Adding Remotes Repositories

Now that I had two local repositories, one for content and one for output, it was time to make remote repositories on GitHub for each of them. I already had a GitHub account for some other projects I was looking at, so no worry there. Even if I didn’t have one set up, GitHub makes it simple to set up a new account on their home page.

From there, it was a simple matter of clicking the plus icon at the top right of the main window, and selecting New Repository from the drop down list. The first repository I created was for the content, and I simply called it blog-content, which I entered in the edit box under the Repository Name label. As I wanted my content to be private, I changed the selection from Public to Private and clicked on the Create Repository button.

For the other repository, I followed the same instructions with two exceptions. The first exception is that, as the output of Pelican needs to be public to be seen, I kept the selection on Public. The second exception was the name of the repository. According to the User Pages page, to publish any committed pages you need to use a site of the form user-name.github.io and push any changes to the master branch. As my user name on GitHub is jackdewinter, this made my repository name jackdewinter.github.io.

If you are using this article as a guide, please note that you will need to change the repository name to match your own GitHub user name.

Securing The GitHub Access

The first time that I added my remote repositories to their local counterparts, I encountered a problem almost right away. When I went to interact with the remotes, I was asked to enter my user id and password for GitHub each time. This was more than annoying. Having faced this issue before on other systems, I knew there were solutions, so back to the research!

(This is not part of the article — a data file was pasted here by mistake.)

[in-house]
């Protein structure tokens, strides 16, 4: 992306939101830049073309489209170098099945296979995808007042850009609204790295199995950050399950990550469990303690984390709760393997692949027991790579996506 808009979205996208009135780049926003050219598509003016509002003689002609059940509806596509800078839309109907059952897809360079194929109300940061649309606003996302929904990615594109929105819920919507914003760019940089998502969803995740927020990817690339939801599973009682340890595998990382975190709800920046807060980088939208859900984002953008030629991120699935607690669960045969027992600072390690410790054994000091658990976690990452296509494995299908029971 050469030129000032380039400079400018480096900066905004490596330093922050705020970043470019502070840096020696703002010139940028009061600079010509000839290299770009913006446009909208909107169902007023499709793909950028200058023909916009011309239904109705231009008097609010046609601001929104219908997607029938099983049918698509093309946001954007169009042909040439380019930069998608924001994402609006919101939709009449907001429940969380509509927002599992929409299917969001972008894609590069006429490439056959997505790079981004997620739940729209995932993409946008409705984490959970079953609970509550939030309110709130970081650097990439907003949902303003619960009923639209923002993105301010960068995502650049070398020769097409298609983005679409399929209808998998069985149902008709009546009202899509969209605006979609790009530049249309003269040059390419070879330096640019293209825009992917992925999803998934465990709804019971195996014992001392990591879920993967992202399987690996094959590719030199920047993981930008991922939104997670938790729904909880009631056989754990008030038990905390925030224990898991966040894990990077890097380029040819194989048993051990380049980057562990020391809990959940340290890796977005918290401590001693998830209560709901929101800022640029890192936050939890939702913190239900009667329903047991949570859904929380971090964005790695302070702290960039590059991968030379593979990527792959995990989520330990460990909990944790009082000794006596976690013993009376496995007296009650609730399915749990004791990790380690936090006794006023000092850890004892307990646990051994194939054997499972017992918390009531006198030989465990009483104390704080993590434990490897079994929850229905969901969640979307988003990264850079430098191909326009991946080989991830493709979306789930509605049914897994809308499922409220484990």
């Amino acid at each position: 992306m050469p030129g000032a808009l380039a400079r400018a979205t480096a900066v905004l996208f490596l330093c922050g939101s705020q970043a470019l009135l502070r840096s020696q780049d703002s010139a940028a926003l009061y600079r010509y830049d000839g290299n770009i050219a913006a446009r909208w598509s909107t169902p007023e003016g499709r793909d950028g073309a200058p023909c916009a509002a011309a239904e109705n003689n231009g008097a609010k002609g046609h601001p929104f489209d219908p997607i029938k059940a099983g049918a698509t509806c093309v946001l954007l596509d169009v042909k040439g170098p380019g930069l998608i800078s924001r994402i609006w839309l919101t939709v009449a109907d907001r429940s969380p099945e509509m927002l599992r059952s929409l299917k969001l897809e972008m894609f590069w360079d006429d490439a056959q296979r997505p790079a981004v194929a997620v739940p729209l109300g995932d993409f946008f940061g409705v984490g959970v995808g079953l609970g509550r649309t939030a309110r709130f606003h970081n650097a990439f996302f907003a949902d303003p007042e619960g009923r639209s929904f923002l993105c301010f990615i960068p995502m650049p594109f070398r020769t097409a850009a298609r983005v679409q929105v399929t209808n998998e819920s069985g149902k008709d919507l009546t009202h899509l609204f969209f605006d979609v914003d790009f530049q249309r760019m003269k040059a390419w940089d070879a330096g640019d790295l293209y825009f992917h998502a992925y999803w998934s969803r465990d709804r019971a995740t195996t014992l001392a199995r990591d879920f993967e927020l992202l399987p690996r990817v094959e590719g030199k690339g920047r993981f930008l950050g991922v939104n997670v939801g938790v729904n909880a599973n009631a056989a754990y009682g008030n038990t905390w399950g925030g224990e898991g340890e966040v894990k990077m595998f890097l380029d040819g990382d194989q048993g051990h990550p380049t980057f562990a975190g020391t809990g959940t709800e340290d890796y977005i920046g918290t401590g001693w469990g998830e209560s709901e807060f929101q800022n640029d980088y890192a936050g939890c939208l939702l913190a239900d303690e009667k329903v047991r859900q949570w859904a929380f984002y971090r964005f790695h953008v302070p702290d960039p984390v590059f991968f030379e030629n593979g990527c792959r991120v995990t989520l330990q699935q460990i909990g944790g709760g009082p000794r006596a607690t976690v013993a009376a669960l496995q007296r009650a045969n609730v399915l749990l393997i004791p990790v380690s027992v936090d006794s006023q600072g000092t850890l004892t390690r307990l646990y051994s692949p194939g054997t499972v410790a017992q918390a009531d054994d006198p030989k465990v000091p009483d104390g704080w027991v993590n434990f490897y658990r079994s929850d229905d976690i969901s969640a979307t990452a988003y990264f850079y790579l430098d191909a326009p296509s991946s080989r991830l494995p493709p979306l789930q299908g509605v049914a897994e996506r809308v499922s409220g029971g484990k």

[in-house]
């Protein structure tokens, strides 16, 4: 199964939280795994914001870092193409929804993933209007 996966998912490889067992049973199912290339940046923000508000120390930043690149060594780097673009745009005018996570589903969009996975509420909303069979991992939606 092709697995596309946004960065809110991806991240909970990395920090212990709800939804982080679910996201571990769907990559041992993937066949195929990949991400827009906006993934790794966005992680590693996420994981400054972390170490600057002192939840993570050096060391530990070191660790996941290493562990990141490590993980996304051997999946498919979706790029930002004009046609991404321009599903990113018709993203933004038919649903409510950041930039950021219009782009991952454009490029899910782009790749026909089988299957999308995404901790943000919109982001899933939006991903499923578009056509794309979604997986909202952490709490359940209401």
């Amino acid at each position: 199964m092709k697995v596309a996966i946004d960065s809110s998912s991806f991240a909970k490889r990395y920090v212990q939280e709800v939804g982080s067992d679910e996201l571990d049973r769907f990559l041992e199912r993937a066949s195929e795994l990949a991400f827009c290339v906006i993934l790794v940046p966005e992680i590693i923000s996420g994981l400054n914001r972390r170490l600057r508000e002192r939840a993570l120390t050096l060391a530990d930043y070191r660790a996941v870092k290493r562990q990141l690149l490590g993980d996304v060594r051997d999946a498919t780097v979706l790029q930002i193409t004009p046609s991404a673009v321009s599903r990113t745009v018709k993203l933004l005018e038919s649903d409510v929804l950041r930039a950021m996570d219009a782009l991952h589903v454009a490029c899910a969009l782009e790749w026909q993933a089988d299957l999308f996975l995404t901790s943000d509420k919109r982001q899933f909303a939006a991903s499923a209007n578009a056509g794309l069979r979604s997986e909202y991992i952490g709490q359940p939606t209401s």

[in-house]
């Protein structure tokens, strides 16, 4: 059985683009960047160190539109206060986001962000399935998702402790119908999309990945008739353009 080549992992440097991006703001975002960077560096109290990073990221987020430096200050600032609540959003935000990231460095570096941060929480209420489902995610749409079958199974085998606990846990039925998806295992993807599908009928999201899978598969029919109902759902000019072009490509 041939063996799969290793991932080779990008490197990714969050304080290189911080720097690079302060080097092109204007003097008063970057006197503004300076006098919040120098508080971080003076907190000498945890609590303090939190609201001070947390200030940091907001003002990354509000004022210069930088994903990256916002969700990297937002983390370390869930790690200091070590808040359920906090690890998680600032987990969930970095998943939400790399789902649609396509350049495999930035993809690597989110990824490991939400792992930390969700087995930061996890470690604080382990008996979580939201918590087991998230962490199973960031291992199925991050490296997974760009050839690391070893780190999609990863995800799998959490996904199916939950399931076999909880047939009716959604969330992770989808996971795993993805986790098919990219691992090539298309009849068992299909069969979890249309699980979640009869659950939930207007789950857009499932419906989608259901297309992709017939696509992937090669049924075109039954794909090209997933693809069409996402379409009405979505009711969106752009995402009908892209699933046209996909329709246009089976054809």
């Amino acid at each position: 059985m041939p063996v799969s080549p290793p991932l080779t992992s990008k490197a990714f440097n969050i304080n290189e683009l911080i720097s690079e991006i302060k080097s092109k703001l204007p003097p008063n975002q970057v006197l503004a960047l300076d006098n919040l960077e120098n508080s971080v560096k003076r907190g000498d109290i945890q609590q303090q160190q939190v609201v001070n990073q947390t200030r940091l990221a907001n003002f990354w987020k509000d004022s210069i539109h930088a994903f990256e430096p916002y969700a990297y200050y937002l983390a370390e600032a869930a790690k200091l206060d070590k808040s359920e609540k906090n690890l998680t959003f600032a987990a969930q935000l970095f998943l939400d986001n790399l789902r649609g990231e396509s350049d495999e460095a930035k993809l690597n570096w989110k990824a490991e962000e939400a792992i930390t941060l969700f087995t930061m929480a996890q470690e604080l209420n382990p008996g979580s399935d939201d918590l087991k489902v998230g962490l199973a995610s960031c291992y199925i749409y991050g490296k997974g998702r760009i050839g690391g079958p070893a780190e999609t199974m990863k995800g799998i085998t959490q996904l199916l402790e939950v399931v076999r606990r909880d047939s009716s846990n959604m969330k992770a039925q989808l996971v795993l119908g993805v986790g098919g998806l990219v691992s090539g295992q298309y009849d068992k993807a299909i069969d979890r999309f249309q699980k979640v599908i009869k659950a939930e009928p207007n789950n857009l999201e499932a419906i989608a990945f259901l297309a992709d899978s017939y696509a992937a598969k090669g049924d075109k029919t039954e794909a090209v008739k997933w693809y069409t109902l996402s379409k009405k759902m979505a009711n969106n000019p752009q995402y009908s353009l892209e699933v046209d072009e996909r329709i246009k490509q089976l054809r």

Now, keep in mind that my main machine is a Windows machine, so of course this is a bit more complicated than when I am working on a Linux machine. If I was on a Linux machine, I would follow the instructions at Connecting to GitHub with SSH and things would probably work with no changes. To start with, I want to make sure that GitHub has it’s own private/public key pair, so I would follow the instructions under Generating a New SSH Key and adding it to the ssh-agent. I would then follow the instructions under Adding a new SSH key to your GitHub account to make sure GitHub had the right half of the key. A couple of Git commands later, and it would be tested.

In this case, I needed to get it running on windows, and the Win10 instance of SSH takes a bit more finessing. To make sure the service was installed and operational, I followed the instructions on Starting the SSH-Agent. Once that was performed, I was able to execute ssh-agent, and only then could I use ssh-add to add the newly created private key to ssh-agent.

In a nutshell, I needed to execute these commands to setup the key on my local machine:

ssh-agent
ssh-keygen -f %USERPROFILE%\.ssh\blog-publish-key -C "jack.de.winter@outlook.com"